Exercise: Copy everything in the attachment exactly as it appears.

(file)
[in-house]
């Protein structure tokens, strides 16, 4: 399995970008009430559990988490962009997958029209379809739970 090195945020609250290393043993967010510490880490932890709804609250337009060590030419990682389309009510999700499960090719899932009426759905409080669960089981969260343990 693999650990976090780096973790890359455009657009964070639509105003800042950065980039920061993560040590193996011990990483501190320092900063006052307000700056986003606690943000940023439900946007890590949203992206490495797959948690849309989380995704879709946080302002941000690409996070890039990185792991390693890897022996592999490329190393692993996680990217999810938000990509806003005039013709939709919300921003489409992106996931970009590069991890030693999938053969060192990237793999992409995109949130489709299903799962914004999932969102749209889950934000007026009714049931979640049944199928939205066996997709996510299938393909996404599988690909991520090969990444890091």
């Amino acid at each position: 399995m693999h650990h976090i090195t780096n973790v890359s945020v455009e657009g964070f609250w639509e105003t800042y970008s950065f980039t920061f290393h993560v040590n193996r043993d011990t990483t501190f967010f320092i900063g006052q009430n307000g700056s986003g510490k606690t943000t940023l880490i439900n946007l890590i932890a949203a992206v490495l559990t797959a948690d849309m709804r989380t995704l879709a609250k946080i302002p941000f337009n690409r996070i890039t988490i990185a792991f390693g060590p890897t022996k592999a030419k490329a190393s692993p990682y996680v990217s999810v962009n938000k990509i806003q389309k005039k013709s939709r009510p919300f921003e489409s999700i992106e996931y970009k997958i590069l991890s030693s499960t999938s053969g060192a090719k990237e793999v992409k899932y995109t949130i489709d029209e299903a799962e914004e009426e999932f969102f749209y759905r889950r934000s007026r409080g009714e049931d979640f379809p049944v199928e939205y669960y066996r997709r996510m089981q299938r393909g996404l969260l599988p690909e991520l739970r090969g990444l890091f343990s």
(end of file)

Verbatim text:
[in-house]
């Protein structure tokens, strides 16, 4: 399995970008009430559990988490962009997958029209379809739970 090195945020609250290393043993967010510490880490932890709804609250337009060590030419990682389309009510999700499960090719899932009426759905409080669960089981969260343990 693999650990976090780096973790890359455009657009964070639509105003800042950065980039920061993560040590193996011990990483501190320092900063006052307000700056986003606690943000940023439900946007890590949203992206490495797959948690849309989380995704879709946080302002941000690409996070890039990185792991390693890897022996592999490329190393692993996680990217999810938000990509806003005039013709939709919300921003489409992106996931970009590069991890030693999938053969060192990237793999992409995109949130489709299903799962914004999932969102749209889950934000007026009714049931979640049944199928939205066996997709996510299938393909996404599988690909991520090969990444890091």
């Amino acid at each position: 399995m693999h650990h976090i090195t780096n973790v890359s945020v455009e657009g964070f609250w639509e105003t800042y970008s950065f980039t920061f290393h993560v040590n193996r043993d011990t990483t501190f967010f320092i900063g006052q009430n307000g700056s986003g510490k606690t943000t940023l880490i439900n946007l890590i932890a949203a992206v490495l559990t797959a948690d849309m709804r989380t995704l879709a609250k946080i302002p941000f337009n690409r996070i890039t988490i990185a792991f390693g060590p890897t022996k592999a030419k490329a190393s692993p990682y996680v990217s999810v962009n938000k990509i806003q389309k005039k013709s939709r009510p919300f921003e489409s999700i992106e996931y970009k997958i590069l991890s030693s499960t999938s053969g060192a090719k990237e793999v992409k899932y995109t949130i489709d029209e299903a799962e914004e009426e999932f969102f749209y759905r889950r934000s007026r409080g009714e049931d979640f379809p049944v199928e939205y669960y066996r997709r996510m089981q299938r393909g996404l969260l599988p690909e991520l739970r090969g990444l890091f343990s």